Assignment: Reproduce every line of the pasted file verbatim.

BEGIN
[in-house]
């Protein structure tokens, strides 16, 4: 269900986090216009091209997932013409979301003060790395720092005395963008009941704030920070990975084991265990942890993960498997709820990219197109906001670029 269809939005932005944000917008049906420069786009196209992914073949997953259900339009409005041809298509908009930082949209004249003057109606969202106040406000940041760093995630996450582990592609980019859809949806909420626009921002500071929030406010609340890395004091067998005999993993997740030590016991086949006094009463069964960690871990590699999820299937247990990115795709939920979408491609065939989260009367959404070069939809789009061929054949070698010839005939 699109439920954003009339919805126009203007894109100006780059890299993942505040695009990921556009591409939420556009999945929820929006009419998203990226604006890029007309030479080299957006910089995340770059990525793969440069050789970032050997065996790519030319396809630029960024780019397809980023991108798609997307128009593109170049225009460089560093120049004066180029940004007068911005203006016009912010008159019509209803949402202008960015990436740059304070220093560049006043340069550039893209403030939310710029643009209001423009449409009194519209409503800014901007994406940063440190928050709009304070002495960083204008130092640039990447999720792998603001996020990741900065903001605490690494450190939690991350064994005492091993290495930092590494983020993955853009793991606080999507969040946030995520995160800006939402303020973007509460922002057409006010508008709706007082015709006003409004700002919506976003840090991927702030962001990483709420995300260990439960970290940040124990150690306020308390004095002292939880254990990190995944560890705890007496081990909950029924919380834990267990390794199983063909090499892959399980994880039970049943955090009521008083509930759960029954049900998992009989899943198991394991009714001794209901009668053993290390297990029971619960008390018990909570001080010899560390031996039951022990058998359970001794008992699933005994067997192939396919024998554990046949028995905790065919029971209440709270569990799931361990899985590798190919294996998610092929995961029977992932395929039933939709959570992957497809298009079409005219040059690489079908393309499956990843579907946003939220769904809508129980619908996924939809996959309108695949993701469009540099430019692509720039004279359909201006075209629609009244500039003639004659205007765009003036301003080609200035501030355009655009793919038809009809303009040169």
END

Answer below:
[in-house]
């Protein structure tokens, strides 16, 4: 269900986090216009091209997932013409979301003060790395720092005395963008009941704030920070990975084991265990942890993960498997709820990219197109906001670029 269809939005932005944000917008049906420069786009196209992914073949997953259900339009409005041809298509908009930082949209004249003057109606969202106040406000940041760093995630996450582990592609980019859809949806909420626009921002500071929030406010609340890395004091067998005999993993997740030590016991086949006094009463069964960690871990590699999820299937247990990115795709939920979408491609065939989260009367959404070069939809789009061929054949070698010839005939 699109439920954003009339919805126009203007894109100006780059890299993942505040695009990921556009591409939420556009999945929820929006009419998203990226604006890029007309030479080299957006910089995340770059990525793969440069050789970032050997065996790519030319396809630029960024780019397809980023991108798609997307128009593109170049225009460089560093120049004066180029940004007068911005203006016009912010008159019509209803949402202008960015990436740059304070220093560049006043340069550039893209403030939310710029643009209001423009449409009194519209409503800014901007994406940063440190928050709009304070002495960083204008130092640039990447999720792998603001996020990741900065903001605490690494450190939690991350064994005492091993290495930092590494983020993955853009793991606080999507969040946030995520995160800006939402303020973007509460922002057409006010508008709706007082015709006003409004700002919506976003840090991927702030962001990483709420995300260990439960970290940040124990150690306020308390004095002292939880254990990190995944560890705890007496081990909950029924919380834990267990390794199983063909090499892959399980994880039970049943955090009521008083509930759960029954049900998992009989899943198991394991009714001794209901009668053993290390297990029971619960008390018990909570001080010899560390031996039951022990058998359970001794008992699933005994067997192939396919024998554990046949028995905790065919029971209440709270569990799931361990899985590798190919294996998610092929995961029977992932395929039933939709959570992957497809298009079409005219040059690489079908393309499956990843579907946003939220769904809508129980619908996924939809996959309108695949993701469009540099430019692509720039004279359909201006075209629609009244500039003639004659205007765009003036301003080609200035501030355009655009793919038809009809303009040169």